The Hill: Dem senator slams Trump EPA nominee for starting work before confirmation
By Josh Delk
Sen. Kirsten Gillibrand (D-N.Y.) slammed the Trump administration for what she called a "terrible nomination" for a top position in the Environmental Protection Agency (EPA), saying the pick, who already works for the agency, may have large conflicts of interest.
Gillibrand said in a statement Wednesday that she was "stunned" when she learned that Michael Dourson, President Trump's nominee to head the EPA's Office of Chemical Safety and Pollution Protection, was already serving as an unpaid adviser to EPA Administrator Scott Pruitt.
“The fact that he has already begun advising the EPA administrator shows contempt for the committee’s role in his nomination process and more importantly a profound disrespect to the families who are terrified about what toxic chemicals are going to do to their children’s health," Gillibrand said, calling for the EPA to cut ties with Dourson until the Senate could vote on him.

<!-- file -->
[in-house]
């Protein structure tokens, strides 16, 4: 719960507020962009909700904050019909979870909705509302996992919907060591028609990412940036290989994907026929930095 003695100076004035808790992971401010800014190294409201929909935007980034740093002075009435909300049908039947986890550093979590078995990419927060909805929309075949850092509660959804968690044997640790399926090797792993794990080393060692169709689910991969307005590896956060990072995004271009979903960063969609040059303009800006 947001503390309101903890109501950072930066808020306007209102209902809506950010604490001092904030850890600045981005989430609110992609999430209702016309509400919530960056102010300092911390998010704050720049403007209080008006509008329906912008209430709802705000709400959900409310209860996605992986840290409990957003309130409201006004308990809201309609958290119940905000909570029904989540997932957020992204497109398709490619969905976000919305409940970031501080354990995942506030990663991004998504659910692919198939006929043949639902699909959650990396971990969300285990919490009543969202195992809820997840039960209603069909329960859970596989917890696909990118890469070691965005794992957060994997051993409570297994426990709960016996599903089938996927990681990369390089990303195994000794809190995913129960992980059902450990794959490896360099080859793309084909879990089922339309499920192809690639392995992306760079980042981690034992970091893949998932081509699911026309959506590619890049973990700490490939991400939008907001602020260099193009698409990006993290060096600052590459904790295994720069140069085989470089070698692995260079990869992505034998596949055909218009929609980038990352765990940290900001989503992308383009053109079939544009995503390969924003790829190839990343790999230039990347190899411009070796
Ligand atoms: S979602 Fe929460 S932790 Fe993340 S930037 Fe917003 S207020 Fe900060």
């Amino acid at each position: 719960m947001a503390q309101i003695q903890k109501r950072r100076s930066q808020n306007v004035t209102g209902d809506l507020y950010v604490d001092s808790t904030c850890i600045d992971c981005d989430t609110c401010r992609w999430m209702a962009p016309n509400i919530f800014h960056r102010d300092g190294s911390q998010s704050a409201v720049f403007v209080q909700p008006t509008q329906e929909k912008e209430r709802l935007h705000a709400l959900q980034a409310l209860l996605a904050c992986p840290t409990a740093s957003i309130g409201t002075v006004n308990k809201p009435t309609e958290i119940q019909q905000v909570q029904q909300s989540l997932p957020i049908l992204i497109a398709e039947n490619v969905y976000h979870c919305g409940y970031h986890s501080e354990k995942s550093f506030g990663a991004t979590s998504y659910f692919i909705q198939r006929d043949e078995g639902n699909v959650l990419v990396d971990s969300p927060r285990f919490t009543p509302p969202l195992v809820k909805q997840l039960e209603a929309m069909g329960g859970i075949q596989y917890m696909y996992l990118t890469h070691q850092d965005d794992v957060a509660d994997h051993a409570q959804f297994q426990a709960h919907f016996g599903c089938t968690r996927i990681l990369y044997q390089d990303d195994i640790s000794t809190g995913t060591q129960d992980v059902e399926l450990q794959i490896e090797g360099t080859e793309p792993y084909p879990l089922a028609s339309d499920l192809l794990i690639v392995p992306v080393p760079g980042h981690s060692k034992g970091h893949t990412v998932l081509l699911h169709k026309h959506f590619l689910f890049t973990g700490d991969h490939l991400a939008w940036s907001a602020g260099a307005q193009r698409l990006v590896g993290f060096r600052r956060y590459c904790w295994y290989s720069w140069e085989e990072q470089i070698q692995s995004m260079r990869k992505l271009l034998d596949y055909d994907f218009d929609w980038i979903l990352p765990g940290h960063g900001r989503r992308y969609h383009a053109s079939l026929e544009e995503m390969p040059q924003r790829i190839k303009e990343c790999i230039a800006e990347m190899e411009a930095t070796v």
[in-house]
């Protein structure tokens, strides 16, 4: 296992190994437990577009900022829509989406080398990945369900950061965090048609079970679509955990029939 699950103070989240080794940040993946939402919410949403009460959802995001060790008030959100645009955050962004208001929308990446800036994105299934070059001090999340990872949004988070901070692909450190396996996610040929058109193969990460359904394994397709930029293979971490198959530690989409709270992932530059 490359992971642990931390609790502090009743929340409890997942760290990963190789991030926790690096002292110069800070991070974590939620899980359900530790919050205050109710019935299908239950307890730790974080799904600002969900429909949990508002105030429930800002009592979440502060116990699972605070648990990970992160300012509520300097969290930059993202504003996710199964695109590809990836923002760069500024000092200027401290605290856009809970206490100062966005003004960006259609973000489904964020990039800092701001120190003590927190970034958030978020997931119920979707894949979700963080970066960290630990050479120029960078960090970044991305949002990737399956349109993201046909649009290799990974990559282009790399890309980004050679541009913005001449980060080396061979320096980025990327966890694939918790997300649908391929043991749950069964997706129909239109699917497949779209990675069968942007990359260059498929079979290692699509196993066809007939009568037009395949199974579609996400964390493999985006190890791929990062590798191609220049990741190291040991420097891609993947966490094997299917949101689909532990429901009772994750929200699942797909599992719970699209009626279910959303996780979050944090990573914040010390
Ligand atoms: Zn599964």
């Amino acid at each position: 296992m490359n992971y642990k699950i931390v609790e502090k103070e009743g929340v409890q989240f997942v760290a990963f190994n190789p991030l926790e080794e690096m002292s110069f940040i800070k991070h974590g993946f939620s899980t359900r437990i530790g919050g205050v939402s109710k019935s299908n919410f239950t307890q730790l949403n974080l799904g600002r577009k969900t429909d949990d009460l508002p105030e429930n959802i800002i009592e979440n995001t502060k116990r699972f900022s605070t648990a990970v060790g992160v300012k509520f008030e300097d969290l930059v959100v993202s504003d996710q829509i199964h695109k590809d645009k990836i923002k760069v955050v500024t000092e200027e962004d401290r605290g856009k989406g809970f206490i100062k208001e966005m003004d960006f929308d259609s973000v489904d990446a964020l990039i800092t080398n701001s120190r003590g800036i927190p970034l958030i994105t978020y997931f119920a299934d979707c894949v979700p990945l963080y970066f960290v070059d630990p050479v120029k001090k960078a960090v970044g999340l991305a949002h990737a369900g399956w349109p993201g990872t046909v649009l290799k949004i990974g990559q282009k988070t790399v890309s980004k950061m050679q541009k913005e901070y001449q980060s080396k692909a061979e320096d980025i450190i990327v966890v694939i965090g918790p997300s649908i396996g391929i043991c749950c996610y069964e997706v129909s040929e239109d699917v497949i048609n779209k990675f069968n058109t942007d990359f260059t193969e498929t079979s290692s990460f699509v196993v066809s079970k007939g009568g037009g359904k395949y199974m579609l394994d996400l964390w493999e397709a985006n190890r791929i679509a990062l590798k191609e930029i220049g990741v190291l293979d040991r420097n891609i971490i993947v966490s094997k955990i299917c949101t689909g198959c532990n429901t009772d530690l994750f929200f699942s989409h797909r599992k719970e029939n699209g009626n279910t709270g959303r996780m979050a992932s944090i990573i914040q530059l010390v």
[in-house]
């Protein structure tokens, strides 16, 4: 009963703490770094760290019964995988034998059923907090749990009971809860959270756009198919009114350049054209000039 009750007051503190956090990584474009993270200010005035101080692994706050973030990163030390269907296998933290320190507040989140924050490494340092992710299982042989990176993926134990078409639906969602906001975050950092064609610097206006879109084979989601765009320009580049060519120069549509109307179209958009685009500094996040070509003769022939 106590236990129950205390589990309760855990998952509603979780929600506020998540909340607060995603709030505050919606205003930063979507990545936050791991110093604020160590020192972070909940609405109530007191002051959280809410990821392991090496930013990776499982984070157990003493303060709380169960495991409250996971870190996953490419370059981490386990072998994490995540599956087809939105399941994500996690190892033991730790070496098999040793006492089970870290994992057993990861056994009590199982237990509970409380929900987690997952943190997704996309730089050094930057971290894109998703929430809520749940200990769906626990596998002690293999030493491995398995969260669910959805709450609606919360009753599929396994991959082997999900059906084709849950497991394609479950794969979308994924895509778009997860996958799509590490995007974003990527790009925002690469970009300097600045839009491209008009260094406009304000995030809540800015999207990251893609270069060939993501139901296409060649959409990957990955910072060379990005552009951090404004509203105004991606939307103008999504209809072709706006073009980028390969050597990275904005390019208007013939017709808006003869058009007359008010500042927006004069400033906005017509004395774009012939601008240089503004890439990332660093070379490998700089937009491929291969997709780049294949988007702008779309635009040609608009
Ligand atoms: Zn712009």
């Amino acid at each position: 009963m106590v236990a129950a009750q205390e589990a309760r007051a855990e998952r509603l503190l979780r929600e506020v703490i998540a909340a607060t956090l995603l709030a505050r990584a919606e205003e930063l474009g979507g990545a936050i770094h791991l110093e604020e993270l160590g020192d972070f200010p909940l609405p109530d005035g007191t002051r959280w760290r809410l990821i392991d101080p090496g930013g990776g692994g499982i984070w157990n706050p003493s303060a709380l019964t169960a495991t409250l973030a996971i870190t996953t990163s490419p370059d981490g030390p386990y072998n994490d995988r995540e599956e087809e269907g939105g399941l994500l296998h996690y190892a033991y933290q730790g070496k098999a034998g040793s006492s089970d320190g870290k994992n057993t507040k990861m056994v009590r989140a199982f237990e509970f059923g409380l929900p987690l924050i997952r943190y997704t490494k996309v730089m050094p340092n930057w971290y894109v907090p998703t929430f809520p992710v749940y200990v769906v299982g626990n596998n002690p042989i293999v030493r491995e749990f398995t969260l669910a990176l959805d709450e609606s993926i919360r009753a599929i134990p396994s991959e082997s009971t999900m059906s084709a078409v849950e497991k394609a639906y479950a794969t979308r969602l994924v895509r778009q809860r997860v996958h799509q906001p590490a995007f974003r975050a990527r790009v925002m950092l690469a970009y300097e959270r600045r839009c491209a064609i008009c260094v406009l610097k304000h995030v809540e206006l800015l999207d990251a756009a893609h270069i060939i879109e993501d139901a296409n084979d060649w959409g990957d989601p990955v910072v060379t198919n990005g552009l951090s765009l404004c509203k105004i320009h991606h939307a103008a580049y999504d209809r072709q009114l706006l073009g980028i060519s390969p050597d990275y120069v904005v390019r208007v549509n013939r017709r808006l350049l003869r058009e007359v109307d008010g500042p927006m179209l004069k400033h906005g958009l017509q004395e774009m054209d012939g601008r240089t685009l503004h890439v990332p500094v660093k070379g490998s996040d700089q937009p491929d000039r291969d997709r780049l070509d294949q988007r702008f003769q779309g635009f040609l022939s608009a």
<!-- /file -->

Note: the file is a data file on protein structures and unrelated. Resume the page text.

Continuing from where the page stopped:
Gillibrand, who serves on the Senate Environment and Public Works Committee that will vote on Dourson, cited his past work in the chemicals industry at the Toxicology Excellence for Risk Assessment group. Dourson's opponents say the group's research reached beneficial conclusions on chemicals that were out step with other scientists.
“There is no way around it. Michael Dourson has spent his career helping chemical companies cover up deadly chemical contamination. His record of greenwashing the actions of chemical companies and placing their profits over the health and well-being of children is appalling," the environmentally conscious senator said.
Other Democrats have criticized Dourson, as well. Sen. Tammy Duckworth (D-Ill.) said Wednesday she would place a hold on his nomination and another EPA nominee because of their backgrounds working as advocates for the industries they would be overseeing.
The EPW committee was due to vote on Dourson on Wednesday, but Republicans delayed the hearing on Tuesday night. Chairman John Barrasso (R-Wyo.) said a vote could come next week.